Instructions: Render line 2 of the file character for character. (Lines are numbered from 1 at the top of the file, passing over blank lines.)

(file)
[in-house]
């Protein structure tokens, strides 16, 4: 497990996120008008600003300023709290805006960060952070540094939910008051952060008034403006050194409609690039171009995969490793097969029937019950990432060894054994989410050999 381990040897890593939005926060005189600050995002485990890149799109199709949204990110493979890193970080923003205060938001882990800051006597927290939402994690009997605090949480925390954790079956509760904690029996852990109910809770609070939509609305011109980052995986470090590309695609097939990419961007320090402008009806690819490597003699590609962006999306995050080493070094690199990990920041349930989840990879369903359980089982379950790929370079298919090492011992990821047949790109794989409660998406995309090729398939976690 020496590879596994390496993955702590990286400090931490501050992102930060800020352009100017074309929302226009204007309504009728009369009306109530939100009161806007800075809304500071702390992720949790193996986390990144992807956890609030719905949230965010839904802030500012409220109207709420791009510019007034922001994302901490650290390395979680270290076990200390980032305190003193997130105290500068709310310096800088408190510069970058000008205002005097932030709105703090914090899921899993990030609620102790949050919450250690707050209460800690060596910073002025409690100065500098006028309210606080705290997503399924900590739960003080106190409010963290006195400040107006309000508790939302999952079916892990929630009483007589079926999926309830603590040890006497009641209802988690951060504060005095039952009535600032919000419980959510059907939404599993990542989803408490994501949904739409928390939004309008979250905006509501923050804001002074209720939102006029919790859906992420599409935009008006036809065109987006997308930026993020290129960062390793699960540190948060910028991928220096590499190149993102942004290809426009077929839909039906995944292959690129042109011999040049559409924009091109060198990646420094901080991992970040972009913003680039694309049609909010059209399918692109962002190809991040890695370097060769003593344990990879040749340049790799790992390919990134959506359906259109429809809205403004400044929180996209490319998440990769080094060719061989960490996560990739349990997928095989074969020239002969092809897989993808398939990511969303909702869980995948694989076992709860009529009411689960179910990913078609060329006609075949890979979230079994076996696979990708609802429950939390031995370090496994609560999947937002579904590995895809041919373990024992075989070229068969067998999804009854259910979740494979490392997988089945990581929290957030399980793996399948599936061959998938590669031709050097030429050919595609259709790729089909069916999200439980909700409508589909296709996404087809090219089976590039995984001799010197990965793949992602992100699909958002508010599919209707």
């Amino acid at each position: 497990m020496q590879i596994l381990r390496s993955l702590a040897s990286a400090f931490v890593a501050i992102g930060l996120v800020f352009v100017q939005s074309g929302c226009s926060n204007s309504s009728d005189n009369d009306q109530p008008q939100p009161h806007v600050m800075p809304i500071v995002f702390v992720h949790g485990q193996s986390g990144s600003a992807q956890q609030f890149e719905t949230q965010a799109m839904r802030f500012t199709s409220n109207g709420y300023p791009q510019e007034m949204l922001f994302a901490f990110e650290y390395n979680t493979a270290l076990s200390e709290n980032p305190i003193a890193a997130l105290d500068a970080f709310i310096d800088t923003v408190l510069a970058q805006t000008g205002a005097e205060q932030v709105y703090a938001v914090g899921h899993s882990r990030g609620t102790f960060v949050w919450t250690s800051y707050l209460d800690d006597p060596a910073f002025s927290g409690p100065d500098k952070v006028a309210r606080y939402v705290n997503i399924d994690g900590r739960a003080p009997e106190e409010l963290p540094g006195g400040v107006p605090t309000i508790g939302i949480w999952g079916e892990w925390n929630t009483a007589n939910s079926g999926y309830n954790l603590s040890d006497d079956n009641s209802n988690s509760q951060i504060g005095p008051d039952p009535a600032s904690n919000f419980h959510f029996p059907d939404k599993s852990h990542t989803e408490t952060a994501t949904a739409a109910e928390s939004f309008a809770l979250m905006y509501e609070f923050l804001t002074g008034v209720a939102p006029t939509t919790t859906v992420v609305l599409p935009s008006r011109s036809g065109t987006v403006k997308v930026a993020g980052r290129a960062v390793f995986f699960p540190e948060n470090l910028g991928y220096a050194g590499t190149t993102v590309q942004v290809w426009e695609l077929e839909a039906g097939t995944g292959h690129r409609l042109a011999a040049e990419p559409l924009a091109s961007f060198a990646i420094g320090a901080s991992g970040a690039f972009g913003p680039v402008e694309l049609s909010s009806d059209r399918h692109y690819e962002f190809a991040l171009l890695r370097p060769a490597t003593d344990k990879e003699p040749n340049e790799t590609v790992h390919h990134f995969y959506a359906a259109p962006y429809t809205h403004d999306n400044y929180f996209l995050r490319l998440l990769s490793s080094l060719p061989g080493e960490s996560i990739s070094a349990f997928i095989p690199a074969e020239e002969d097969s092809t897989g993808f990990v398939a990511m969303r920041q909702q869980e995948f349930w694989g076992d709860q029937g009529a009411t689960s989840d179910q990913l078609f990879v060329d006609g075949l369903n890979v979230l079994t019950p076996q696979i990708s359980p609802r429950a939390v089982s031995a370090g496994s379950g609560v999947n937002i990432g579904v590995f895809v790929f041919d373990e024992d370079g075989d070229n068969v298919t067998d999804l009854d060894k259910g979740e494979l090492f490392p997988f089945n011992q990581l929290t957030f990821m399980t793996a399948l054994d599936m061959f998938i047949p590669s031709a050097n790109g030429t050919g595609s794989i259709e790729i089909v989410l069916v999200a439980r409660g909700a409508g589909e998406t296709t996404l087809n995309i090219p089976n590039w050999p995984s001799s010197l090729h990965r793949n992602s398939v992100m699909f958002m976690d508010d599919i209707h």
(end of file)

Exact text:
């Protein structure tokens, strides 16, 4: 497990996120008008600003300023709290805006960060952070540094939910008051952060008034403006050194409609690039171009995969490793097969029937019950990432060894054994989410050999 381990040897890593939005926060005189600050995002485990890149799109199709949204990110493979890193970080923003205060938001882990800051006597927290939402994690009997605090949480925390954790079956509760904690029996852990109910809770609070939509609305011109980052995986470090590309695609097939990419961007320090402008009806690819490597003699590609962006999306995050080493070094690199990990920041349930989840990879369903359980089982379950790929370079298919090492011992990821047949790109794989409660998406995309090729398939976690 020496590879596994390496993955702590990286400090931490501050992102930060800020352009100017074309929302226009204007309504009728009369009306109530939100009161806007800075809304500071702390992720949790193996986390990144992807956890609030719905949230965010839904802030500012409220109207709420791009510019007034922001994302901490650290390395979680270290076990200390980032305190003193997130105290500068709310310096800088408190510069970058000008205002005097932030709105703090914090899921899993990030609620102790949050919450250690707050209460800690060596910073002025409690100065500098006028309210606080705290997503399924900590739960003080106190409010963290006195400040107006309000508790939302999952079916892990929630009483007589079926999926309830603590040890006497009641209802988690951060504060005095039952009535600032919000419980959510059907939404599993990542989803408490994501949904739409928390939004309008979250905006509501923050804001002074209720939102006029919790859906992420599409935009008006036809065109987006997308930026993020290129960062390793699960540190948060910028991928220096590499190149993102942004290809426009077929839909039906995944292959690129042109011999040049559409924009091109060198990646420094901080991992970040972009913003680039694309049609909010059209399918692109962002190809991040890695370097060769003593344990990879040749340049790799790992390919990134959506359906259109429809809205403004400044929180996209490319998440990769080094060719061989960490996560990739349990997928095989074969020239002969092809897989993808398939990511969303909702869980995948694989076992709860009529009411689960179910990913078609060329006609075949890979979230079994076996696979990708609802429950939390031995370090496994609560999947937002579904590995895809041919373990024992075989070229068969067998999804009854259910979740494979490392997988089945990581929290957030399980793996399948599936061959998938590669031709050097030429050919595609259709790729089909069916999200439980909700409508589909296709996404087809090219089976590039995984001799010197990965793949992602992100699909958002508010599919209707």